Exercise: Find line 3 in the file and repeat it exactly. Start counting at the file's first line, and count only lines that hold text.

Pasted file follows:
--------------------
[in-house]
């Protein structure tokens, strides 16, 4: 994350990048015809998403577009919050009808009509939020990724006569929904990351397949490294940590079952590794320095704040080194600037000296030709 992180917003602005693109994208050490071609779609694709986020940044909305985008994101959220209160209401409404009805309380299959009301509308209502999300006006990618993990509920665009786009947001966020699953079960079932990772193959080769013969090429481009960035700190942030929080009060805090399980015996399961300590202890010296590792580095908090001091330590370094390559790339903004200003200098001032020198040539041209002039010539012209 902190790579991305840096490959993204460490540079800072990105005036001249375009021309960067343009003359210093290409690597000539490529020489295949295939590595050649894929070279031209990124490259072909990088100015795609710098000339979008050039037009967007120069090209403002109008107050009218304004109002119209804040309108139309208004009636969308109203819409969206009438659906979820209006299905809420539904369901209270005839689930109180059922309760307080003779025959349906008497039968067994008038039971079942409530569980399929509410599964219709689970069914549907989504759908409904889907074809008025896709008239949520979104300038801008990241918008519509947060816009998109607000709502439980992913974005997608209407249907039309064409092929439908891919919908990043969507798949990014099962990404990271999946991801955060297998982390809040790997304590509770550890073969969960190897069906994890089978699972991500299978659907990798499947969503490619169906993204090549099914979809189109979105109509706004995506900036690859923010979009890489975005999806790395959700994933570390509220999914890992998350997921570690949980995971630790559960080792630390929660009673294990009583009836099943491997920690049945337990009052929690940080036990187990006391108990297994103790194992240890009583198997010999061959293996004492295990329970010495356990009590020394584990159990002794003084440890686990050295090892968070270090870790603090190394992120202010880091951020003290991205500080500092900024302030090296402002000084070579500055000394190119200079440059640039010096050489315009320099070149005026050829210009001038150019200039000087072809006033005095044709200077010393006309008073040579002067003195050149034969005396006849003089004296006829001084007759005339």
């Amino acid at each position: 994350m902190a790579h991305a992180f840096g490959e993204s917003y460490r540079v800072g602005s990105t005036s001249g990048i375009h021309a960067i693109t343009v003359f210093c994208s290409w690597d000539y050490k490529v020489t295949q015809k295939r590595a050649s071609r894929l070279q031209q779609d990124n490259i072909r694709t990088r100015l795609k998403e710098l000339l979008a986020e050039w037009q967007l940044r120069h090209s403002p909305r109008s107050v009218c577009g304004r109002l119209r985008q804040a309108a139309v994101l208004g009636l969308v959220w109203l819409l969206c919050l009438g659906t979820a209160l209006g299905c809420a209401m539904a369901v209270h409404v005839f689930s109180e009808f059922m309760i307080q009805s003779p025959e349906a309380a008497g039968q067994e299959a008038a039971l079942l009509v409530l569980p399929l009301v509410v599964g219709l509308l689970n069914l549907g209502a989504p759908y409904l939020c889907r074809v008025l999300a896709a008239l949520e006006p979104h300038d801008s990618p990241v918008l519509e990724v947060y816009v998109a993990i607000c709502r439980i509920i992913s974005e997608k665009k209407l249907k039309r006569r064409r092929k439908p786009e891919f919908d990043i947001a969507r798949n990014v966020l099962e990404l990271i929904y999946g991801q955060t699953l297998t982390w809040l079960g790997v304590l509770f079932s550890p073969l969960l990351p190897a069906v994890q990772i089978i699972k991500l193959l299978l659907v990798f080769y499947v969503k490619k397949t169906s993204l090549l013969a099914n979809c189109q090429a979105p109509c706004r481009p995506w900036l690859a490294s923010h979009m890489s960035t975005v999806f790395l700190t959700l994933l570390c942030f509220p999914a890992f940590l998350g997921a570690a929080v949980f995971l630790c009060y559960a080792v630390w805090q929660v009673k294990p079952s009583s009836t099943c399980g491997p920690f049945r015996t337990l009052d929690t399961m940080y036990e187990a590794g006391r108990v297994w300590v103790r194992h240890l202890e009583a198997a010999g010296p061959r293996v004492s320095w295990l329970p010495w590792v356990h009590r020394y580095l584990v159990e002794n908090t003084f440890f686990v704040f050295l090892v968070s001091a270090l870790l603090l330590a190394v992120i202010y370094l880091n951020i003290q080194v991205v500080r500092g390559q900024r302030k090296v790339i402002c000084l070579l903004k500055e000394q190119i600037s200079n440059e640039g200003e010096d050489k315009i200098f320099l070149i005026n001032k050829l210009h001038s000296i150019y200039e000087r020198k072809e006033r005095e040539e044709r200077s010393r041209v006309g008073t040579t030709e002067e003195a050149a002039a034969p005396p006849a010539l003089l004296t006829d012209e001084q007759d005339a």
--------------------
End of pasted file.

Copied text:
């Amino acid at each position: 994350m902190a790579h991305a992180f840096g490959e993204s917003y460490r540079v800072g602005s990105t005036s001249g990048i375009h021309a960067i693109t343009v003359f210093c994208s290409w690597d000539y050490k490529v020489t295949q015809k295939r590595a050649s071609r894929l070279q031209q779609d990124n490259i072909r694709t990088r100015l795609k998403e710098l000339l979008a986020e050039w037009q967007l940044r120069h090209s403002p909305r109008s107050v009218c577009g304004r109002l119209r985008q804040a309108a139309v994101l208004g009636l969308v959220w109203l819409l969206c919050l009438g659906t979820a209160l209006g299905c809420a209401m539904a369901v209270h409404v005839f689930s109180e009808f059922m309760i307080q009805s003779p025959e349906a309380a008497g039968q067994e299959a008038a039971l079942l009509v409530l569980p399929l009301v509410v599964g219709l509308l689970n069914l549907g209502a989504p759908y409904l939020c889907r074809v008025l999300a896709a008239l949520e006006p979104h300038d801008s990618p990241v918008l519509e990724v947060y816009v998109a993990i607000c709502r439980i509920i992913s974005e997608k665009k209407l249907k039309r006569r064409r092929k439908p786009e891919f919908d990043i947001a969507r798949n990014v966020l099962e990404l990271i929904y999946g991801q955060t699953l297998t982390w809040l079960g790997v304590l509770f079932s550890p073969l969960l990351p190897a069906v994890q990772i089978i699972k991500l193959l299978l659907v990798f080769y499947v969503k490619k397949t169906s993204l090549l013969a099914n979809c189109q090429a979105p109509c706004r481009p995506w900036l690859a490294s923010h979009m890489s960035t975005v999806f790395l700190t959700l994933l570390c942030f509220p999914a890992f940590l998350g997921a570690a929080v949980f995971l630790c009060y559960a080792v630390w805090q929660v009673k294990p079952s009583s009836t099943c399980g491997p920690f049945r015996t337990l009052d929690t399961m940080y036990e187990a590794g006391r108990v297994w300590v103790r194992h240890l202890e009583a198997a010999g010296p061959r293996v004492s320095w295990l329970p010495w590792v356990h009590r020394y580095l584990v159990e002794n908090t003084f440890f686990v704040f050295l090892v968070s001091a270090l870790l603090l330590a190394v992120i202010y370094l880091n951020i003290q080194v991205v500080r500092g390559q900024r302030k090296v790339i402002c000084l070579l903004k500055e000394q190119i600037s200079n440059e640039g200003e010096d050489k315009i200098f320099l070149i005026n001032k050829l210009h001038s000296i150019y200039e000087r020198k072809e006033r005095e040539e044709r200077s010393r041209v006309g008073t040579t030709e002067e003195a050149a002039a034969p005396p006849a010539l003089l004296t006829d012209e001084q007759d005339a």